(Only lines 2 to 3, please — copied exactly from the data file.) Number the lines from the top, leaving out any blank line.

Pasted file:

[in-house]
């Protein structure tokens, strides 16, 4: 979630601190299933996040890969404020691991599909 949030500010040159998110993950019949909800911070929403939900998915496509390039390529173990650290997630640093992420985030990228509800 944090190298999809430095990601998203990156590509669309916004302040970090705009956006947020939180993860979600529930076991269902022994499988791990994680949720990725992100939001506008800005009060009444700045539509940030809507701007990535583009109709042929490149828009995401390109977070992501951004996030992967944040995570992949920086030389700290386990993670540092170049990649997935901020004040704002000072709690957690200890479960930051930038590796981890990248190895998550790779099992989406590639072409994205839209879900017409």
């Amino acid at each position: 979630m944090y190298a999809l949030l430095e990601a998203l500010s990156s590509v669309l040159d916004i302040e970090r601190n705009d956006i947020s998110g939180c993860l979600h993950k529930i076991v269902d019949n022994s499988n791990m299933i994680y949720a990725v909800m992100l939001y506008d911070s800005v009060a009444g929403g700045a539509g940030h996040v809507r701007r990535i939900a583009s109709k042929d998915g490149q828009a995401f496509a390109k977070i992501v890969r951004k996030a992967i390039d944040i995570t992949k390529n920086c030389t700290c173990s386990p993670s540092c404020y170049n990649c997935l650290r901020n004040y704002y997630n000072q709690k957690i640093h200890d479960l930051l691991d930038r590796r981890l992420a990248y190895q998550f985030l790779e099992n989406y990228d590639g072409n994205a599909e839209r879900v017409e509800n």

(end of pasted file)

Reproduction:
């Protein structure tokens, strides 16, 4: 979630601190299933996040890969404020691991599909 949030500010040159998110993950019949909800911070929403939900998915496509390039390529173990650290997630640093992420985030990228509800 944090190298999809430095990601998203990156590509669309916004302040970090705009956006947020939180993860979600529930076991269902022994499988791990994680949720990725992100939001506008800005009060009444700045539509940030809507701007990535583009109709042929490149828009995401390109977070992501951004996030992967944040995570992949920086030389700290386990993670540092170049990649997935901020004040704002000072709690957690200890479960930051930038590796981890990248190895998550790779099992989406590639072409994205839209879900017409």
């Amino acid at each position: 979630m944090y190298a999809l949030l430095e990601a998203l500010s990156s590509v669309l040159d916004i302040e970090r601190n705009d956006i947020s998110g939180c993860l979600h993950k529930i076991v269902d019949n022994s499988n791990m299933i994680y949720a990725v909800m992100l939001y506008d911070s800005v009060a009444g929403g700045a539509g940030h996040v809507r701007r990535i939900a583009s109709k042929d998915g490149q828009a995401f496509a390109k977070i992501v890969r951004k996030a992967i390039d944040i995570t992949k390529n920086c030389t700290c173990s386990p993670s540092c404020y170049n990649c997935l650290r901020n004040y704002y997630n000072q709690k957690i640093h200890d479960l930051l691991d930038r590796r981890l992420a990248y190895q998550f985030l790779e099992n989406y990228d590639g072409n994205a599909e839209r879900v017409e509800n």